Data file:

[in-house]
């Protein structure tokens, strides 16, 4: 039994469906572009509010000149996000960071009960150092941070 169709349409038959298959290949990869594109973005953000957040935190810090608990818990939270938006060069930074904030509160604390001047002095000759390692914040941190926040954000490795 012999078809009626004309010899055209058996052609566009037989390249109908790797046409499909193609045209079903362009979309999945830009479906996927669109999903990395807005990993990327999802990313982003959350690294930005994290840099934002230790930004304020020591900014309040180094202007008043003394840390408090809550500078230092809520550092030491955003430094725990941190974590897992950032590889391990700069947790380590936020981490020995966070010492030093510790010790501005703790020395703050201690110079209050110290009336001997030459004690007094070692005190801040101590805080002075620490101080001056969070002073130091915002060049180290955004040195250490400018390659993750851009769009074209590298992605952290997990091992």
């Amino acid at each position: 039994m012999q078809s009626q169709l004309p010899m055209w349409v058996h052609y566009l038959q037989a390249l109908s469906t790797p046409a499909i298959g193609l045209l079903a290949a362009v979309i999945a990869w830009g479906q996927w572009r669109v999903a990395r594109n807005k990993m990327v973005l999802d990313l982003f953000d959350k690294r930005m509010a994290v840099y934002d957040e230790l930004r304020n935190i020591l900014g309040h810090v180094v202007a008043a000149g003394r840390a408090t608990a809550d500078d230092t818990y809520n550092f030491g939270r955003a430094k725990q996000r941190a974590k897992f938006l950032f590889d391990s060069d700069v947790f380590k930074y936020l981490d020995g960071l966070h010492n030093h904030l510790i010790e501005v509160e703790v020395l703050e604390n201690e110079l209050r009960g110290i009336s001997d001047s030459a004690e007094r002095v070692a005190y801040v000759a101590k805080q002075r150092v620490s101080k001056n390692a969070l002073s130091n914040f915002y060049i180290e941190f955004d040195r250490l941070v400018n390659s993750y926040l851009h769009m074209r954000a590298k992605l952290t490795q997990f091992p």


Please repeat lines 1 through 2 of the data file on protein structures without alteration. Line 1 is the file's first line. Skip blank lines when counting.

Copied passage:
[in-house]
């Protein structure tokens, strides 16, 4: 039994469906572009509010000149996000960071009960150092941070 169709349409038959298959290949990869594109973005953000957040935190810090608990818990939270938006060069930074904030509160604390001047002095000759390692914040941190926040954000490795 012999078809009626004309010899055209058996052609566009037989390249109908790797046409499909193609045209079903362009979309999945830009479906996927669109999903990395807005990993990327999802990313982003959350690294930005994290840099934002230790930004304020020591900014309040180094202007008043003394840390408090809550500078230092809520550092030491955003430094725990941190974590897992950032590889391990700069947790380590936020981490020995966070010492030093510790010790501005703790020395703050201690110079209050110290009336001997030459004690007094070692005190801040101590805080002075620490101080001056969070002073130091915002060049180290955004040195250490400018390659993750851009769009074209590298992605952290997990091992």